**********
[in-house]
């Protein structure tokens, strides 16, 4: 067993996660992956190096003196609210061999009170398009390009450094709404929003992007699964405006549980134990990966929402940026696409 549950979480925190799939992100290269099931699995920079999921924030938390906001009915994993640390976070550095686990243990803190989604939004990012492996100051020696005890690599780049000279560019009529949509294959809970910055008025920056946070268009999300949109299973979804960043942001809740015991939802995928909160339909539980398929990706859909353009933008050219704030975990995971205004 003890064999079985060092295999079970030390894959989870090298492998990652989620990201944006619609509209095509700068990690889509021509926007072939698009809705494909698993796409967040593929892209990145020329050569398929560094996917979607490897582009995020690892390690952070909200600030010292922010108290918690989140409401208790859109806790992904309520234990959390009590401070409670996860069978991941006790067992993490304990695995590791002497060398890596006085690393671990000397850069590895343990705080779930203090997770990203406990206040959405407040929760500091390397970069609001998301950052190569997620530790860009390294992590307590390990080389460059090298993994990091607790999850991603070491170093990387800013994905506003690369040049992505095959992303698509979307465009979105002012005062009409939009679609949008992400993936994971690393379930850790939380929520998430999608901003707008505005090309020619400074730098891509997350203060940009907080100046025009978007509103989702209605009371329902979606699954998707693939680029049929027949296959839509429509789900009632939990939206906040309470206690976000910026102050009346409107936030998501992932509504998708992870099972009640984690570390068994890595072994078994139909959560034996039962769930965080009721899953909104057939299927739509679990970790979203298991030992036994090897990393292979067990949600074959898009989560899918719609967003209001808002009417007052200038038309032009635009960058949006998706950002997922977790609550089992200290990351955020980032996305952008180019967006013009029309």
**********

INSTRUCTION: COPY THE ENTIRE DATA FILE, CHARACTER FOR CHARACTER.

[in-house]
């Protein structure tokens, strides 16, 4: 067993996660992956190096003196609210061999009170398009390009450094709404929003992007699964405006549980134990990966929402940026696409 549950979480925190799939992100290269099931699995920079999921924030938390906001009915994993640390976070550095686990243990803190989604939004990012492996100051020696005890690599780049000279560019009529949509294959809970910055008025920056946070268009999300949109299973979804960043942001809740015991939802995928909160339909539980398929990706859909353009933008050219704030975990995971205004 003890064999079985060092295999079970030390894959989870090298492998990652989620990201944006619609509209095509700068990690889509021509926007072939698009809705494909698993796409967040593929892209990145020329050569398929560094996917979607490897582009995020690892390690952070909200600030010292922010108290918690989140409401208790859109806790992904309520234990959390009590401070409670996860069978991941006790067992993490304990695995590791002497060398890596006085690393671990000397850069590895343990705080779930203090997770990203406990206040959405407040929760500091390397970069609001998301950052190569997620530790860009390294992590307590390990080389460059090298993994990091607790999850991603070491170093990387800013994905506003690369040049992505095959992303698509979307465009979105002012005062009409939009679609949008992400993936994971690393379930850790939380929520998430999608901003707008505005090309020619400074730098891509997350203060940009907080100046025009978007509103989702209605009371329902979606699954998707693939680029049929027949296959839509429509789900009632939990939206906040309470206690976000910026102050009346409107936030998501992932509504998708992870099972009640984690570390068994890595072994078994139909959560034996039962769930965080009721899953909104057939299927739509679990970790979203298991030992036994090897990393292979067990949600074959898009989560899918719609967003209001808002009417007052200038038309032009635009960058949006998706950002997922977790609550089992200290990351955020980032996305952008180019967006013009029309």